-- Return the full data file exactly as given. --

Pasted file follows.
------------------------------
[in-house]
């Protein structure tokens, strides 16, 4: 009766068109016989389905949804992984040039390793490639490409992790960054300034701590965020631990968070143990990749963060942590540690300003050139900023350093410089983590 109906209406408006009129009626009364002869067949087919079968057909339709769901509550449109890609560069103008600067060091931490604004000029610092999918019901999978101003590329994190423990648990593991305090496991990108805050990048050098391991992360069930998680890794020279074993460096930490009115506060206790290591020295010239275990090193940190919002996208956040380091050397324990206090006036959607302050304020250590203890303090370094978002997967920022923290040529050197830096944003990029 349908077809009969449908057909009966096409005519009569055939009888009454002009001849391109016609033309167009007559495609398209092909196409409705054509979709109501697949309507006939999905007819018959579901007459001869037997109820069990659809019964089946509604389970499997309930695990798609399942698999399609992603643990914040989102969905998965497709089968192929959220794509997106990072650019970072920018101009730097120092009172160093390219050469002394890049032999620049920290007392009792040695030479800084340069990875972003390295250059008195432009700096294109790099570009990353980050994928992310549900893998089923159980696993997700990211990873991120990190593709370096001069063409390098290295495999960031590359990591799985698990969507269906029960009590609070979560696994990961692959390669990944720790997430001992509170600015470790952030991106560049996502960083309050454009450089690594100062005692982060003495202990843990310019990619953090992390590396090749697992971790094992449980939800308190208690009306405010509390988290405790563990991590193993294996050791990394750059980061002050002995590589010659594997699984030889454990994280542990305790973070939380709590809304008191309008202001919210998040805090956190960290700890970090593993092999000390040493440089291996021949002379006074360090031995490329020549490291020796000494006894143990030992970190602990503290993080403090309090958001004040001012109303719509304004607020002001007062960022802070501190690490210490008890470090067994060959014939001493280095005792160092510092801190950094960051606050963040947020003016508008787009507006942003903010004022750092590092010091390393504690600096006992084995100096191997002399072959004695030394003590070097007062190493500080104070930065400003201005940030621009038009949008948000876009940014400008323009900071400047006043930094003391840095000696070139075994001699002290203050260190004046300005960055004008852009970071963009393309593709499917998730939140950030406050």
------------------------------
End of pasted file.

[in-house]
């Protein structure tokens, strides 16, 4: 009766068109016989389905949804992984040039390793490639490409992790960054300034701590965020631990968070143990990749963060942590540690300003050139900023350093410089983590 109906209406408006009129009626009364002869067949087919079968057909339709769901509550449109890609560069103008600067060091931490604004000029610092999918019901999978101003590329994190423990648990593991305090496991990108805050990048050098391991992360069930998680890794020279074993460096930490009115506060206790290591020295010239275990090193940190919002996208956040380091050397324990206090006036959607302050304020250590203890303090370094978002997967920022923290040529050197830096944003990029 349908077809009969449908057909009966096409005519009569055939009888009454002009001849391109016609033309167009007559495609398209092909196409409705054509979709109501697949309507006939999905007819018959579901007459001869037997109820069990659809019964089946509604389970499997309930695990798609399942698999399609992603643990914040989102969905998965497709089968192929959220794509997106990072650019970072920018101009730097120092009172160093390219050469002394890049032999620049920290007392009792040695030479800084340069990875972003390295250059008195432009700096294109790099570009990353980050994928992310549900893998089923159980696993997700990211990873991120990190593709370096001069063409390098290295495999960031590359990591799985698990969507269906029960009590609070979560696994990961692959390669990944720790997430001992509170600015470790952030991106560049996502960083309050454009450089690594100062005692982060003495202990843990310019990619953090992390590396090749697992971790094992449980939800308190208690009306405010509390988290405790563990991590193993294996050791990394750059980061002050002995590589010659594997699984030889454990994280542990305790973070939380709590809304008191309008202001919210998040805090956190960290700890970090593993092999000390040493440089291996021949002379006074360090031995490329020549490291020796000494006894143990030992970190602990503290993080403090309090958001004040001012109303719509304004607020002001007062960022802070501190690490210490008890470090067994060959014939001493280095005792160092510092801190950094960051606050963040947020003016508008787009507006942003903010004022750092590092010091390393504690600096006992084995100096191997002399072959004695030394003590070097007062190493500080104070930065400003201005940030621009038009949008948000876009940014400008323009900071400047006043930094003391840095000696070139075994001699002290203050260190004046300005960055004008852009970071963009393309593709499917998730939140950030406050």